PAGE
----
European Castle Tour - September 2006


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Day 4 in München

View Photos from September 16 (152 images)

Saturday was the official start of Oktoberfest, with a small parade and an official ceremony, but the bigger celebration and parade was not going to be till the next day. For us, this was a free day in Munich, meaning that we had nothing planned, nowhere to be at any particular time. It is cheap to get a day pass for the MVV (public transportation), €8,80 for a ticket that will get up to four people as many rides as they want by bus, tram, or underground railway anywhere within a 24-hour period. So we got one of these and planned to see a couple sights that were a good distance away from each other; an added bonus was that we were changing hotels for that night, so we were able to go a good distance to and fro with our one pass. After grabbing a pastry and kaffe (this time from a different bäkeri, one that was open), we set out toward Marienplatz so we could do some shopping early in the day, before the Oktoberfest-goers got too rowdy. We saw a few floats (decked-out horse-drawn carriages) that were bound for today's smaller parade, and walked around the plazas a bit.

Keeping with our “Castle Tour” theme, we decided to tour the Schloß Nymphenburg next. We set out across town with our trusty tramway passes. The Schloß Nymphenburg is absolutely enormous, a huge expanse of interconnected buildings set around a center entrance area. And behind the palace, the grounds stretch for acres and acres, actually a large park with groomed lawns, gardens, fountains, and walking/jogging paths.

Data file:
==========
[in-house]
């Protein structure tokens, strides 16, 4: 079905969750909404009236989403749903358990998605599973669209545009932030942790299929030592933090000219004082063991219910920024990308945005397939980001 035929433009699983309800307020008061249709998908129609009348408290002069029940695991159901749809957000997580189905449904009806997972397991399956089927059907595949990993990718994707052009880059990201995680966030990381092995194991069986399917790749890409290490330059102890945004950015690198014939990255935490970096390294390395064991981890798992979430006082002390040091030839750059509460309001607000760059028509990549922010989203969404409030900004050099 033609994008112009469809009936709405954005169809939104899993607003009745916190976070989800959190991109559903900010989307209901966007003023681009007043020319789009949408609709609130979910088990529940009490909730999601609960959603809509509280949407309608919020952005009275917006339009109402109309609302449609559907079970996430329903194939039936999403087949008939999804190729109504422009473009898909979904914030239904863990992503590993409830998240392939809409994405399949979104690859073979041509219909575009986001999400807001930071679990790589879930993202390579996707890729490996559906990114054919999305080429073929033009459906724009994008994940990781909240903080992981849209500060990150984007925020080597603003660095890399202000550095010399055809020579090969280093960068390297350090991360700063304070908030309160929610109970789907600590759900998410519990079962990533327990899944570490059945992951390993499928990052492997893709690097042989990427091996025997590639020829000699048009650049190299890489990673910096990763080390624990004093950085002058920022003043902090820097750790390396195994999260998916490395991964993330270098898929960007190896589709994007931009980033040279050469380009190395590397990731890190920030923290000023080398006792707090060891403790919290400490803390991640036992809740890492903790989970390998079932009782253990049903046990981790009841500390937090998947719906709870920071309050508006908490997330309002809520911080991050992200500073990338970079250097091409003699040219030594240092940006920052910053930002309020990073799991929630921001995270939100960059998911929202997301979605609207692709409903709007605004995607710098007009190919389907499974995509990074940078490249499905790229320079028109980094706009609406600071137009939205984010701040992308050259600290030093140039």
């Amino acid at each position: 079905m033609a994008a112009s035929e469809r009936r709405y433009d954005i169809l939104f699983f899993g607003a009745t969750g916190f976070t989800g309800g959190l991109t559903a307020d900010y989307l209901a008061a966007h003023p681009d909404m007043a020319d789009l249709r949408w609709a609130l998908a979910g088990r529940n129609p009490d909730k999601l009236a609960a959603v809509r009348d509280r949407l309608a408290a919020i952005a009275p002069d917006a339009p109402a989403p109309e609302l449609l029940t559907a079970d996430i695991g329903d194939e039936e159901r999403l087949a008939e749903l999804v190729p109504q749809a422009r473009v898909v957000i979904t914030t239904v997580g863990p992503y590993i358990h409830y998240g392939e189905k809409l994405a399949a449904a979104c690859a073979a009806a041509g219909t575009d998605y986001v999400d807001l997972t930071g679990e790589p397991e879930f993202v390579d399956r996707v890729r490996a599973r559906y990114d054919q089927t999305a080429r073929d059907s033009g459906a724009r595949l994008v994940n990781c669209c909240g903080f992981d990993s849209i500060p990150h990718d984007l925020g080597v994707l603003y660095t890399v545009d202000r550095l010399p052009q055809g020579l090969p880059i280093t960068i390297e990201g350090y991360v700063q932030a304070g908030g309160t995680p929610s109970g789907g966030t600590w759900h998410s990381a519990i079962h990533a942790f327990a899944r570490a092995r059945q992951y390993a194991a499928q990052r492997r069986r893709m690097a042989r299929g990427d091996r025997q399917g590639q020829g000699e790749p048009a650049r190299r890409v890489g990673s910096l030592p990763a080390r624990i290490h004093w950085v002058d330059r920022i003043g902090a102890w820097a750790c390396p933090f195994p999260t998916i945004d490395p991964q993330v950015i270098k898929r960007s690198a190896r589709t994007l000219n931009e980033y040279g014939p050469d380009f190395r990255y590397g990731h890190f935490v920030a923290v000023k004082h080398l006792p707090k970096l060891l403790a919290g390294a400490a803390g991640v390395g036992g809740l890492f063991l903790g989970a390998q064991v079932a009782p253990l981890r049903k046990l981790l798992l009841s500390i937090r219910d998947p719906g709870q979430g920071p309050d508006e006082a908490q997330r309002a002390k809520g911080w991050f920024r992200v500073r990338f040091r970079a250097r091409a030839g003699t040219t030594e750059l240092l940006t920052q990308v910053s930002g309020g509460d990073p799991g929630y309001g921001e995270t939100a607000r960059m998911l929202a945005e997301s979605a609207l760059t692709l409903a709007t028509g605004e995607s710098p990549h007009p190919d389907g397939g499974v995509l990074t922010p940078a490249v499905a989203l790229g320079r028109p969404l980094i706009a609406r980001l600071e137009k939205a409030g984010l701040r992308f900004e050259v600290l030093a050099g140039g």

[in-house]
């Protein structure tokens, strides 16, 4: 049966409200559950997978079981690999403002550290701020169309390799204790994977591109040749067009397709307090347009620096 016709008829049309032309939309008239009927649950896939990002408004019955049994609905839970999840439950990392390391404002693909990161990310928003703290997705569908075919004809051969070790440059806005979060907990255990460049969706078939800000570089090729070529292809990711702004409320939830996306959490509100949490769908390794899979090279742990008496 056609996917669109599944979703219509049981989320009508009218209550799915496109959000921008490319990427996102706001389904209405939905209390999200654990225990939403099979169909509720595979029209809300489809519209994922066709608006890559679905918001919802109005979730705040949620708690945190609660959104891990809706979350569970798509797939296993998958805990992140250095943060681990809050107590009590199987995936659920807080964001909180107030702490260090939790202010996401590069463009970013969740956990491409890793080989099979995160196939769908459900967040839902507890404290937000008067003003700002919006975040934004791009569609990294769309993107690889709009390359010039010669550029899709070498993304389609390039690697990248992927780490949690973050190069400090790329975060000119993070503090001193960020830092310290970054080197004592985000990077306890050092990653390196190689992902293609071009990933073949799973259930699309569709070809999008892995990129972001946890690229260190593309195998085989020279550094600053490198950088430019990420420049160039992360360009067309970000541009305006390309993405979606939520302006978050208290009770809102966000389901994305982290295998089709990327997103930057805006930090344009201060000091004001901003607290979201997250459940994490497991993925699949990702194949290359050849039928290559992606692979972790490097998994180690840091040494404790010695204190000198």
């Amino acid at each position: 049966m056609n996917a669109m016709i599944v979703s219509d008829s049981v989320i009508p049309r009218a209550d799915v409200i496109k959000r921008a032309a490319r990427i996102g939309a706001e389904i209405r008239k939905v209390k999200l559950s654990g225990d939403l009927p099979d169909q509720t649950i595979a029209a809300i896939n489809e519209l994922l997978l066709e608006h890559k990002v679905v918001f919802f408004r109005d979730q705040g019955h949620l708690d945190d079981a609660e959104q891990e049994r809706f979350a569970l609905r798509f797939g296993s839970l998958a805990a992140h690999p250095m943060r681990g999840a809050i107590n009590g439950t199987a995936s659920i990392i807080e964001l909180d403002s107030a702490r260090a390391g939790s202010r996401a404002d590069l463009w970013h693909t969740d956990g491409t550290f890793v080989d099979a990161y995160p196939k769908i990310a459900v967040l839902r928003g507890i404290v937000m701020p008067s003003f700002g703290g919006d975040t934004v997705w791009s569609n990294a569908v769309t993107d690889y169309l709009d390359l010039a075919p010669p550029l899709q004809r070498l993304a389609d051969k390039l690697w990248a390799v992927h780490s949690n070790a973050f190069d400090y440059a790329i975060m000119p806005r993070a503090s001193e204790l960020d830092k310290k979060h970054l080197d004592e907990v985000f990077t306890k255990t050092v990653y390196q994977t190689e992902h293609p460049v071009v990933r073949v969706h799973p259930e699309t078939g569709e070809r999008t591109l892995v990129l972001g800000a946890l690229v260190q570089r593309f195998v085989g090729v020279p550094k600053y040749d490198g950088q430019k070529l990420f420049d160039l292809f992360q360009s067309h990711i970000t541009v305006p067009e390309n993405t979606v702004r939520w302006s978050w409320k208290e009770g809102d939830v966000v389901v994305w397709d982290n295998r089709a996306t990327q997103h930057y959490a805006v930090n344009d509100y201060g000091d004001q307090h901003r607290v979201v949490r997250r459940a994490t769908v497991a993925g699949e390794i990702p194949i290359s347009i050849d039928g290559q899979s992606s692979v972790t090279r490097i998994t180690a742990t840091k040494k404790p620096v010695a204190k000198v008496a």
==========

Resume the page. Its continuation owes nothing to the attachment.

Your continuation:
After a tiring walk through the park, we exited, got some lunch (yes, a sandwich at a little cafe), and headed across town the other way on the tram, bound for the Deutsches Meseum. The Deutsches Museum is, as a friend of Ginger's described it, “a museum that has everything but art”. We would describe it succinctly as a museum of the history of science and technology. It's very extensive, with exhibits ranging from music to electric power, from pottery to marine transportation, from bridges to aerospace technology.

After the Deutsches Museum, it was evening, and becoming time to find our new hotel. Thankfully, we were able to store our luggage at the Ibis for the day, do we dropped by there and picked it up on the way to the Hotel SchreiberHof. We were able to get the underground train from the hauptbahnhof to near Aschheim, a suburb of Munich where the hotel is, and from there, a bus ran into town, stopping directly in front of the hotel. An Italian restaurant across the street (probably the only other business in town that was still open) served nicely for dinner, and then we retired to the hotel. The SchreiberHof is quite a bit nicer than the Ibis near town, but even so, we were glad we hadn't stayed there all five nights for two reasons: The SchreiberHof is quite a bit more expensive and a lot further from town.